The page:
The thyroid is a gland found in your neck just below your Adam's apple. It secretes hormones that help regulate bodily functions, including metabolism, the process that turns food into energy. It also regulates heart rate, respiration, digestion and mood.  A condition that causes increased size of the thyroid is called a Goiter. A Goiter may develop in anyone, but is more common in women.  A simple Goiter can occur without a known reason. They can occure when the thyroid gland is not able to make enough hormones to meet the body's needs or because of infection, cigarette smoking, or certain medicines.

Simple Goiters may occure in people who live in areas where the soil and water do not have enough iodine. In the past people in these areas might not get enough iodine in their diet. However, the use of iodized salt in many food products in the United States today generally prevents a lack of iodine in the diet.  Another type of thyroid growth, called a sporadic Goiter, can form if your diet includes too many Goiter promoting foods, such a soybeans, rutabagas, cabbage, peaches, peanuts, and spinach. Keep in mind one would have to eat huge amounts of the afore mentioned products to cause a Goiter. These foods can supress the manufacturing of thyroid hormones by interfering with your thyroid's ability to process iodine.  Not all Goiters cause signs or symptoms. Those that may occur include:

  • A visible swelling at the base of your neck that may be particularly obvious when you shave or put on make up
  • A tight feeling in your throat
  • Coughing
  • Hoarseness
  • Difficulty swallowing
  • Difficulty breathing

A Goiter may be a temporary problem that will remedy itself over time without medical intervention, or a symptom of another, possibly severe, thyroid condition that requires medical attention.  Commonly a doctor will evaluate a Goiter using some or all of the following techniques:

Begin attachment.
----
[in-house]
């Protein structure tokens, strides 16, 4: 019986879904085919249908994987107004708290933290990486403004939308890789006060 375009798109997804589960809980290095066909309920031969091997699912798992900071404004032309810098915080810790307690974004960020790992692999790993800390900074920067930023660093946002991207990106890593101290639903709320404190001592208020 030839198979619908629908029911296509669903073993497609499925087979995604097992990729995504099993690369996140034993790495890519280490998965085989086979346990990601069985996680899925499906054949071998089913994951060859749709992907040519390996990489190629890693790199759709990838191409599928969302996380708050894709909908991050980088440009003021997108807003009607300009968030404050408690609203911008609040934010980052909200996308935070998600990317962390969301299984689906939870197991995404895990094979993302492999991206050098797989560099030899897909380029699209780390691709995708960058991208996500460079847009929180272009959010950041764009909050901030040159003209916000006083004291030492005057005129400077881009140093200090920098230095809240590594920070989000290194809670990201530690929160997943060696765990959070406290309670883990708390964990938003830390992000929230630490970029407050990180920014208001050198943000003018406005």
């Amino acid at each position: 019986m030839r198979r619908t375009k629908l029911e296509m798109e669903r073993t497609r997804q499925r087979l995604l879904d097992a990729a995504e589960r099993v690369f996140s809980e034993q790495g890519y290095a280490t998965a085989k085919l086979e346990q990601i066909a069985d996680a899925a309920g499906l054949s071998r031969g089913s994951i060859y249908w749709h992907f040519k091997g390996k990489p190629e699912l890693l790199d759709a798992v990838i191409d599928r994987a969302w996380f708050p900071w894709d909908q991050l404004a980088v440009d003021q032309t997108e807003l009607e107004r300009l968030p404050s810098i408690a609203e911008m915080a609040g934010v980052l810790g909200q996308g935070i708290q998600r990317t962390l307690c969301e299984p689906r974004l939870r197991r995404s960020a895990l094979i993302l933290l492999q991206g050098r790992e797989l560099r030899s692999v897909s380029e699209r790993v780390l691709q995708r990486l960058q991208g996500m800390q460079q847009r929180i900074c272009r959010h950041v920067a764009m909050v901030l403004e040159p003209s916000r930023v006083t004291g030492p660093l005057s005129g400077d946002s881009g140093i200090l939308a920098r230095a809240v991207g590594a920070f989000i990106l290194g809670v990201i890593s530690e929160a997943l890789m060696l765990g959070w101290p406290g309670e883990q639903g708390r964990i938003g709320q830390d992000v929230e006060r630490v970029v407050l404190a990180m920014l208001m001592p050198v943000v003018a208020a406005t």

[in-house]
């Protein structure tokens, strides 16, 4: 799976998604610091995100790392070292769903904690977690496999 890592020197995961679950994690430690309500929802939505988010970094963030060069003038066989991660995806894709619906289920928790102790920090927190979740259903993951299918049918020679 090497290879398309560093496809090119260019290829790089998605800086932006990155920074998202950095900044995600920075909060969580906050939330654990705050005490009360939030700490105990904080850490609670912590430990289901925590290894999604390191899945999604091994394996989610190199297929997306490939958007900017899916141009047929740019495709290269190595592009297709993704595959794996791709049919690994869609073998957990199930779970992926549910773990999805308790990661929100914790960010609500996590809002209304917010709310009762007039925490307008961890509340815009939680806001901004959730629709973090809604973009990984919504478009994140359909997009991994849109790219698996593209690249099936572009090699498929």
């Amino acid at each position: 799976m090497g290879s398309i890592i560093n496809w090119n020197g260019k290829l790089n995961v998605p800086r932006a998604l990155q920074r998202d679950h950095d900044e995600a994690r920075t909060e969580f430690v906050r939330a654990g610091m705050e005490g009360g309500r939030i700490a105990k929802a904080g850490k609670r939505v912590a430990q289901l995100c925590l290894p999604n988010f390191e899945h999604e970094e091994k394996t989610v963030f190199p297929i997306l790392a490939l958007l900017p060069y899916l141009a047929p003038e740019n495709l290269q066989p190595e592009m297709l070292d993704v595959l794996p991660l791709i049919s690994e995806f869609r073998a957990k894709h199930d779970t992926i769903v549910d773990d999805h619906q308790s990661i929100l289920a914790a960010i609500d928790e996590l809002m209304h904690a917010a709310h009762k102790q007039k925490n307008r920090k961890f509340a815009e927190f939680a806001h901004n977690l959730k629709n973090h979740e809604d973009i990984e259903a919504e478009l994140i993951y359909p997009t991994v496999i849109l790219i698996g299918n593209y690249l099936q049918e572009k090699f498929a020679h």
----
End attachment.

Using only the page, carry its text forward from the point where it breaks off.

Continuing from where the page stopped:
Feeling the thyroid-By feeling the thyroid, the doctor can estimate the size of the gland, tell whether it is growing or not, and tell if it has any lumps in it that might be suspicious for cancer. 

Blood Test- Measurment of the levels of thyroid stimulation hormone (TSH) and T4 in the blood stream are important because they help the doctor determine whether or not the Goiter is making anormal amount of thyroid hormone.  

If the gland has a lump in it the doctor may order a thyroid scan or an ultrasound to see if there are any masses.  The thyroid scan is performed by having the patient take oral capsules that contain a harmless radioactive tracer.  After four, six, or twenty four hours, a detector is placed over the thyroid gland. The amount of radioactive iodine that wound up in the thyroid gland is measured and a picture is taken of the distribution of iodine in the thyroid.  In a normal gland, the iodine is taken up to the same degree through out the entire gland. If there is an area of the thyroid that does not take up the iodine well, then it must be investigated further. The majority of these "cold" areas are benign, but about 5-10% of them are thyroid cancers.

If the thyroid were large enough to press on the swallowing tube, breathing tube or the nerves of the voice box, this pressure might cause difficulty swallowing, shortness of breath, or a hoarse voice quality. It might be important to treat a Goiter that was growing in order to keep it from eventually pressing on imprtant structures and causing problems. 

Often a Goiter gets large enough that it can be seen as a mass in the neck. When other people begin to notice the mass, it is usually big enough to begin causing compression of other vital neck structures-but not always. Sometimes, the large Goiter causes no symptoms other than being a cosmetic problem. If it's big enough to be seen by your neighbors, you will need medications or surgery, or it will most likely continue to grow.

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